Officer involved in Breonna Taylor shooting to be fired, mayor says
Louisville’s mayor said Friday that one of three police officers involved in the fatal shooting of Breonna Taylor will be fired.
Mayor Greg Fischer said interim Louisville Police Chief Robert Schroeder has started termination proceedings for Officer Brett Hankison. Two other officers remain on administrative reassignment while the shooting is investigated.
Fischer said officials could not answer questions about the firing because of state law. He referred all questions to the Jefferson County attorney’s office.
Taylor, who was Black, was shot eight times by officers who burst into her Louisville home using a no-knock warrant during a March 13 narcotics investigation. No drugs were found at her home.
A letter the chief sent to Hankison said the officer violated standard operating procedures when he “wantonly and blindly fired 10 rounds into the apartment of Breonna Taylor.”
The letter says he fired the rounds “without supporting facts” that the deadly force was directed at a person posing an immediate threat.
“In fact, the 10 rounds you fired were into a patio door and window which were covered with material that completely prevented you from verifying any person as an immediate threat or more importantly any innocent persons present,” the letter states.
“I find your conduct a shock to the conscience,” Schroeder said in the letter. “Your actions have brought discredit upon yourself and the Department.”
Sam Aguiar, an attorney for Taylor’s family, said the move was overdue.
“It’s about damn time. It should have happened a long time ago, but thankfully it’s at least happening now,” Aguiar said. “This is an officer that’s plagued our streets and made this city worse for over a dozen years. ... Let’s hope that this is a start to some good, strong criminal proceedings against Officer Hankison, because he definitely deserves to at least be charged.”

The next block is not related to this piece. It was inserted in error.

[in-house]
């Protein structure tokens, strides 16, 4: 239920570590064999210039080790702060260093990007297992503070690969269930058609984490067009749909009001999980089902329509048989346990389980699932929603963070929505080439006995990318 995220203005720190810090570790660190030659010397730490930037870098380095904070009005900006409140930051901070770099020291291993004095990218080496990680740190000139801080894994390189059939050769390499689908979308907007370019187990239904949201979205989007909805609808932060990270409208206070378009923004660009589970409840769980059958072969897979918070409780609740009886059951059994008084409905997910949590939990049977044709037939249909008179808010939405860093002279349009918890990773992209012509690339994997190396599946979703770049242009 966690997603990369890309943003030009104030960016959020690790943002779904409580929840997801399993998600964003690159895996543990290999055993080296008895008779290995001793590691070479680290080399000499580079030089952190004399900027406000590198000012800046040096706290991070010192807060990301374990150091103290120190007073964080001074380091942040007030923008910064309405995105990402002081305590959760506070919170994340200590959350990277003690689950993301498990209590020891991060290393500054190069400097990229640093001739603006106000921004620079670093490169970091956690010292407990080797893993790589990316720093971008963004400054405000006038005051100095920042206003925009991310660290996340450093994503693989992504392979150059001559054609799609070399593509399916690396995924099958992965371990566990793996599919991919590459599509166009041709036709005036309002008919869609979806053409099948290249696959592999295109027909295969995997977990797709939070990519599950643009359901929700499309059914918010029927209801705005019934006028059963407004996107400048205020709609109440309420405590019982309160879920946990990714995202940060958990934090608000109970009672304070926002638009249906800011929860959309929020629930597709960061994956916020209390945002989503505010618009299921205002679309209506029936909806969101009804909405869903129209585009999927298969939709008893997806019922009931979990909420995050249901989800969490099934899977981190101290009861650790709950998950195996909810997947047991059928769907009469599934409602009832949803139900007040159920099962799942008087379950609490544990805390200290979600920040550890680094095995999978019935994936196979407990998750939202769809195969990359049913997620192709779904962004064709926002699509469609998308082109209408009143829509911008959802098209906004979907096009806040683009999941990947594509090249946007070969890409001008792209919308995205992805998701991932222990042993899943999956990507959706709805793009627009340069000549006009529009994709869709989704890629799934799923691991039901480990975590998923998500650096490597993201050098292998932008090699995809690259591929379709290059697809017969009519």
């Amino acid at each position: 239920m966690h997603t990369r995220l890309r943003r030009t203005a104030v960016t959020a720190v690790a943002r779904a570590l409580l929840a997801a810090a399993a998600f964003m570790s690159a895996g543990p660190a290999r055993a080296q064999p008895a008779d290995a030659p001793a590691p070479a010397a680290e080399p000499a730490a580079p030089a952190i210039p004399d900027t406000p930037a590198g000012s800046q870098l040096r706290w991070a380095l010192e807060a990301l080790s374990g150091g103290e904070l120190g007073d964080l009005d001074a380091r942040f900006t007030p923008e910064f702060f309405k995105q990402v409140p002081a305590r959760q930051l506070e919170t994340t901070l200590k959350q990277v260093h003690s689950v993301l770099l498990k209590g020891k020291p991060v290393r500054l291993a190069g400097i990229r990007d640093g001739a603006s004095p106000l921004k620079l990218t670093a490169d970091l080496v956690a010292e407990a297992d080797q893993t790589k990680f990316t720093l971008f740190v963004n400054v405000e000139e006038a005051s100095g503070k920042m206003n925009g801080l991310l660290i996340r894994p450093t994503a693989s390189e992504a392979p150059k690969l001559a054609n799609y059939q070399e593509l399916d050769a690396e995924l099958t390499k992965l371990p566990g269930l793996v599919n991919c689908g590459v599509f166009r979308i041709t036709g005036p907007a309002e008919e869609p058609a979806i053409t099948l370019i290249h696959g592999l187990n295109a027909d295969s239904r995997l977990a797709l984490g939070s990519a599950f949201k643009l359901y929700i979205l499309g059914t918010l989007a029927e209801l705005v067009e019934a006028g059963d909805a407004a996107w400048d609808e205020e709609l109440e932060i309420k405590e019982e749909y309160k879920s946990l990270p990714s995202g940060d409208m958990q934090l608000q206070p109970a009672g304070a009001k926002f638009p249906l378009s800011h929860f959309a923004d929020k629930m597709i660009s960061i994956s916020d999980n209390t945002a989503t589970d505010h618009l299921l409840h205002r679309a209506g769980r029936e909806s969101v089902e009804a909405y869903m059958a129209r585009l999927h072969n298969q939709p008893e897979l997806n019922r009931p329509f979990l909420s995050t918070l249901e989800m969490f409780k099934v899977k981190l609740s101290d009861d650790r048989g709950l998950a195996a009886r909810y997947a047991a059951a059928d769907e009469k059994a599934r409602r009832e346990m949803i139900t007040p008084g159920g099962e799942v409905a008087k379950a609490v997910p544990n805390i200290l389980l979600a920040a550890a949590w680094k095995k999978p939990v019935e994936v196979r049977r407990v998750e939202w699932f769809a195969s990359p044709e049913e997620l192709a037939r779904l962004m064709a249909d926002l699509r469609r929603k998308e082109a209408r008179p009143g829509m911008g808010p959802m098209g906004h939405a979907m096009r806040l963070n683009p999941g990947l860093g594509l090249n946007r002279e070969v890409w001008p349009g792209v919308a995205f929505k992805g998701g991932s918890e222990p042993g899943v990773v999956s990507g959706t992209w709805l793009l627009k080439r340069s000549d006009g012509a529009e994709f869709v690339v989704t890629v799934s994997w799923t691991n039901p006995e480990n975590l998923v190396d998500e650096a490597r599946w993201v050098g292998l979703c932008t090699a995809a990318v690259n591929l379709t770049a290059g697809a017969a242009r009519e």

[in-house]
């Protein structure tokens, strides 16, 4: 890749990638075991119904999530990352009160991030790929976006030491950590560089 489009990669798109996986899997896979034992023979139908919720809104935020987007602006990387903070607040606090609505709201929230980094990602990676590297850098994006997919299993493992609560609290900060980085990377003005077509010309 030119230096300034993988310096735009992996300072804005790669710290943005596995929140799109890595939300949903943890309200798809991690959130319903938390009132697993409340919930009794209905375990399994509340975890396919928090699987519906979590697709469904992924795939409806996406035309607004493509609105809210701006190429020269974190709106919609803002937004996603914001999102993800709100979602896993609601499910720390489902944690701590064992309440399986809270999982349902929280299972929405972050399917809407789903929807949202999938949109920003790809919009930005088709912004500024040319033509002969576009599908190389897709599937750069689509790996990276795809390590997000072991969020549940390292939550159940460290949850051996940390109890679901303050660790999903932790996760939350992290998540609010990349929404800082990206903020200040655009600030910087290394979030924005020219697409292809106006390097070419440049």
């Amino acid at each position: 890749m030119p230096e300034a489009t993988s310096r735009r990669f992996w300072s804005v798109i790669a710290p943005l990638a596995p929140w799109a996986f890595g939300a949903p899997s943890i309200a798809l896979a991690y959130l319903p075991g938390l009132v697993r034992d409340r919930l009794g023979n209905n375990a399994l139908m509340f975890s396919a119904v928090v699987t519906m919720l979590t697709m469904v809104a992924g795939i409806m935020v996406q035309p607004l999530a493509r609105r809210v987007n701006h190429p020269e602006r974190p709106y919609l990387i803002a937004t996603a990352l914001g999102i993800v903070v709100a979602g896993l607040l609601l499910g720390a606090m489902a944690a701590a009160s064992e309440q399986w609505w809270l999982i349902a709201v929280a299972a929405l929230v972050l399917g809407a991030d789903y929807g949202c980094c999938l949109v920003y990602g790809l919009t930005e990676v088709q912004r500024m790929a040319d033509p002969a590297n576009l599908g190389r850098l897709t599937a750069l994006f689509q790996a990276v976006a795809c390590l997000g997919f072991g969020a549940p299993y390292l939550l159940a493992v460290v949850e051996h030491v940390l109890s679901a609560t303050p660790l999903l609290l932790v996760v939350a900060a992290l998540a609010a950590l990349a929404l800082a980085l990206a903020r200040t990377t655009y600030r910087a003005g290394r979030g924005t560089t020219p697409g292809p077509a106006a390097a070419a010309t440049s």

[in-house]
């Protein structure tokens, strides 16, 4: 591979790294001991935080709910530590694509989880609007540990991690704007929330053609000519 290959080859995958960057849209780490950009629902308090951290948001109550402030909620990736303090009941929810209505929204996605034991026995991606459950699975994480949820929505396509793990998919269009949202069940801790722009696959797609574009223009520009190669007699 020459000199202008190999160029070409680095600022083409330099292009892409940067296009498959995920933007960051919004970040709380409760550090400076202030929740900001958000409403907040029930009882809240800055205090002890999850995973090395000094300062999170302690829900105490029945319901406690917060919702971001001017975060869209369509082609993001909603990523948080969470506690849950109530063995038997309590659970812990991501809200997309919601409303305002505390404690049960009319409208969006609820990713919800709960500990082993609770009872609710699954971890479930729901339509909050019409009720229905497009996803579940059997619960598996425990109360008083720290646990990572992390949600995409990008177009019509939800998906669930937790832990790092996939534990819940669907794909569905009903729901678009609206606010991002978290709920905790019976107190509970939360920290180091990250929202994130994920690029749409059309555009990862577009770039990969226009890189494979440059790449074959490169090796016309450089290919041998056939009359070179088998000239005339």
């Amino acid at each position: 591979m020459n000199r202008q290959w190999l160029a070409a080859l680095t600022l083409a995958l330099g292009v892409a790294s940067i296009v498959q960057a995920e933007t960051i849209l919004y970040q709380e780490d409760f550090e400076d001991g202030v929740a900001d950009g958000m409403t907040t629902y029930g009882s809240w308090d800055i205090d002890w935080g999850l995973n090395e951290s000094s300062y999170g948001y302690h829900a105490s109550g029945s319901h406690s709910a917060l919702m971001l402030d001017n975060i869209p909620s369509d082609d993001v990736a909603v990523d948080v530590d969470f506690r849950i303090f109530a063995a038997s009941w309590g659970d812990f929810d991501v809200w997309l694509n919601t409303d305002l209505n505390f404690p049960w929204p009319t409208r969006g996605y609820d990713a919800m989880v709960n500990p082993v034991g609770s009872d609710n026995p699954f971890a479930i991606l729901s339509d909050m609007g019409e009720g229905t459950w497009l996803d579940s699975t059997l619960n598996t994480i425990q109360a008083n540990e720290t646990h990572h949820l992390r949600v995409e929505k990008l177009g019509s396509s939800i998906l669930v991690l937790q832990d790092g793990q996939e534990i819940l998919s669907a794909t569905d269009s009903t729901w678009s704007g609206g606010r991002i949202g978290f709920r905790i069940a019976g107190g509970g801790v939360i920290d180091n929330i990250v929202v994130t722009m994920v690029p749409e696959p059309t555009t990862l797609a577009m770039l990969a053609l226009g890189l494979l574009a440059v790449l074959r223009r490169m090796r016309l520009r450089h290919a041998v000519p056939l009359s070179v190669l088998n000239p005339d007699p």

L.A. writer is seeking justice for Breonna Taylor, killed by Louisville police
The warrant to search Taylor’s home was in connection with a suspect who did not live there. Police used a no-knock search warrant, which allows them to enter without first announcing their presence. Louisville’s Metro Council recently voted to ban the use of no-knock warrants.
The release in late May of a 911 call by Taylor’s boyfriend marked the beginning of days of protests in Louisville, fueled by Taylor’s death and the killing of George Floyd in police custody in Minneapolis.
Beyonce recently joined the call for charges against the officers involved in Taylor’s shooting. The superstar said in a letter to Kentucky Atty. Gen. Daniel Cameron that the three Louisville police officers “must be held accountable for their actions.”
Must-read stories from the L.A. Times
Get the day's top news with our Today's Headlines newsletter, sent every weekday morning.
You may occasionally receive promotional content from the Los Angeles Times.